Hot Rod Dreams: Car Shows and Culture

by Larry Erickson and David Boulé


Three men, with very disparate backgrounds and abilities, came together to create this engaging—informative, instructive, entertaining and easy-on-the-eye—winner of a book.

Larry Erickson, listed as the book’s author, is really the designer and magician who created the appearance of each page, artfully merging content and imagery. David Boulé put his marketing and communications skills to work smoothing and slightly growing the words written by the third man at his typewriter—yes one of those devices with a platen. That man, Robert Larivee, Sr., is who the book is about. It is his memoir, but so much more as it is also a factual, thus real, look at, as the subtitle indicates, Car Shows and Culture. 

Of Robert Larivee Sr—“Bob” to all who know him, including (full disclosure) your commentator—it has been said that, “Very few people are able to create their own job” and especially “one that they love and [ that concurrently makes so many] others happy while doing it.” But that’s exactly what car-guy since a toddler, Bob—now in his nineties—did and still does. 

Bob Larivee created “an empire [showcasing] style, color, chrome, horsepower, pop culture and fantasy” at events he conceived and staged. Those shows called AutoRamas and World of Wheels now are staged under the auspices of another Larivee creation, the International Show Car Association (ISCA). These shows helped define part of the American car passion even as they also fueled dreams of so many all around the globe.  

A visual timeline of Larivee-created and -produced shows from the first in January 1953 through 1979. What these pages don’t clearly indicate but is true, in 2021 Bob still produced shows!

The entire book essentially is Bob Larivee reminiscing on his lifetime of experiences and he especially remembers some particular people. Larivee’s  characterizations of, and words about, people like Ed Roth and George Barris are personal and thus his insight into them is different from what’s presented in many articles and books. His words on Blackie Gejeian, a fellow show promoter and hot rod builder par excellent, are just exactly right for that man, whom I also knew and always found such a joy to be around.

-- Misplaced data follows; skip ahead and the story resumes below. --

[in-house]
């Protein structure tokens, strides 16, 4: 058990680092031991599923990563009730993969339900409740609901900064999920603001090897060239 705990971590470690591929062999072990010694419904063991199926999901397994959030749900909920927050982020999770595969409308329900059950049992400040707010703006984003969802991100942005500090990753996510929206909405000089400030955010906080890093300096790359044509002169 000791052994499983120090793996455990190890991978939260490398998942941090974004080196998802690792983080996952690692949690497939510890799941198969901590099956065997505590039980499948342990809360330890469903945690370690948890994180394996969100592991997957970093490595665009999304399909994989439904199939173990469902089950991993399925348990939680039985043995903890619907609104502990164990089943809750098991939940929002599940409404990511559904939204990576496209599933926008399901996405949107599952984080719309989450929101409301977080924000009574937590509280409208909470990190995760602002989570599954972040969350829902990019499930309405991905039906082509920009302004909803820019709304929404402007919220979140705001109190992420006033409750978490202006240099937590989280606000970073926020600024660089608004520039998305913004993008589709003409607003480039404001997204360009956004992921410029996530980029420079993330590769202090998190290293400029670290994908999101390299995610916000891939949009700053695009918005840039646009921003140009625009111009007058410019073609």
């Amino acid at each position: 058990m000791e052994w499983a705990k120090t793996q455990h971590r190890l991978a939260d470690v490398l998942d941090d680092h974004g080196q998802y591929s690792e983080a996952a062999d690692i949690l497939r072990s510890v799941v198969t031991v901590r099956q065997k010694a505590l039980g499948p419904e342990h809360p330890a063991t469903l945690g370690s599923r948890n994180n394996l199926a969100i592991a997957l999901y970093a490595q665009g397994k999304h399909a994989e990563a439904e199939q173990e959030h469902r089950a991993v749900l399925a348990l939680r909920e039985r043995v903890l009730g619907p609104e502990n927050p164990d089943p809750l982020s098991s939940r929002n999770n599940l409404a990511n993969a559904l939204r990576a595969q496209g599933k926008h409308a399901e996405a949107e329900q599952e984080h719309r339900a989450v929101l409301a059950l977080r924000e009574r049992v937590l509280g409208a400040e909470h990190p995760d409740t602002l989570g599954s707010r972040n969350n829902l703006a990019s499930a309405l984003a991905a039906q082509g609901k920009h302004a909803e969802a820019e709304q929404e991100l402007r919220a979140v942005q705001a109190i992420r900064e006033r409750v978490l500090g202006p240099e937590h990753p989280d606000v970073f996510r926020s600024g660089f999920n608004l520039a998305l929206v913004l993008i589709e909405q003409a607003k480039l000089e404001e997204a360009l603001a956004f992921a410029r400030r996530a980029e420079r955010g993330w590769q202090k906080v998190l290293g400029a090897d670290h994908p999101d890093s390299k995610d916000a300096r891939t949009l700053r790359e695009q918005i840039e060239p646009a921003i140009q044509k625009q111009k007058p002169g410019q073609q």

Larivee’s friendship and admiration for Bill and Joyce Smith comes through loud and clear—especially as you read/realize that so much that Bob himself collected over the years has now been donated to, and is on display, at the museum established by Bill and Joyce; their now the enormously respected and special place called the Museum of American Speed in Lincoln, Nebraska. And what’s not to like about having the foreword written by another of Larivee’s intimates, ZZ Top’s Billy Gibbons?

Ed “Big Daddy” Roth on the right hand page, at work in his studio above and, bottom, with fans at a Larivee-produced show. There’s a special story behind Roth’s top hat as you’ll discover on the book’s pages. Artwork on the left is a Robert Williams creation. Williams is but one of the accomplished artists whose works Larivee promoted.

All of the shows sanctioned by ISCA were organized to be wholesome entertainment for the whole family. To keep them fresh year after year, in addition to the show cars and those competitively entered by individuals, live entertainment, celebrity appearances, and more were always part of shows for “finding extra added attractions was essential to keeping the arenas packed.” Early- to mid-60s slot car racing was just catching on and the photo below captured “Even a grown up like [then] Senator Robert Kennedy was intrigued by . . . these incredibly quick little cars [that] thrilled the kid in everyone.” 

Cars—all manner of cars; all shapes, all sizes, all years representing all facets of the industry, the hobby and motorsports—have always been an integral part of who Bob Larivee is, what he does, who he knows, what he reads, and the objects he’s collected. But eclectic as his car interests are, one vehicle did totally captivate him. Moreover, when it first captured him it was not a real, driving car but a Monogram model. 

Artist/designer Tom Daniel, wanting to pay tribute to the World War I Red Baron airplane, created the model that inspired Larivee to subsequently commission it being built as real, rolling stock. The Red Baron T-bucket roadster was displayed at many ISCA shows all across the land and today lives in the Museum of American Speed.

The man with his car! Bob Larivee and his Red Baron model-come-to-life T-bucket roadster. The car also illustrates this book’s dust jacket.

Always take a peek under the dust jacket . . .

Fully realizing that this phrase is associated with another much beloved entertainer named Bob, it is, nonetheless, absolutely appropriate here too and especially relevant to this book: Thanks for the memories.

Note: while there is but a single version of the published book, it comes with two different dust jackets; one has the Beatnik Bandit show car (left) and the other features the Red Baron show car. Bob Larivee specifically wanted a personalized version to use when he makes appearances at shows, etc. His all-time favorite car is, as you read in the review, Red Baron. So that’s on one cover. Beatnik Bandit was Ed “Big Daddy” Roth’s most popular creation and it is the feature of the other dust jacket.


Hot Rod Dreams: Car Shows and Culture
by Larry Erickson and David Boulé
External Combustion, 2021 
296 pages, 173 b/w & 278 color photos, hardcover 
no index  
List Price: $59.95
ISBN 13: 978 0 578 86459 4

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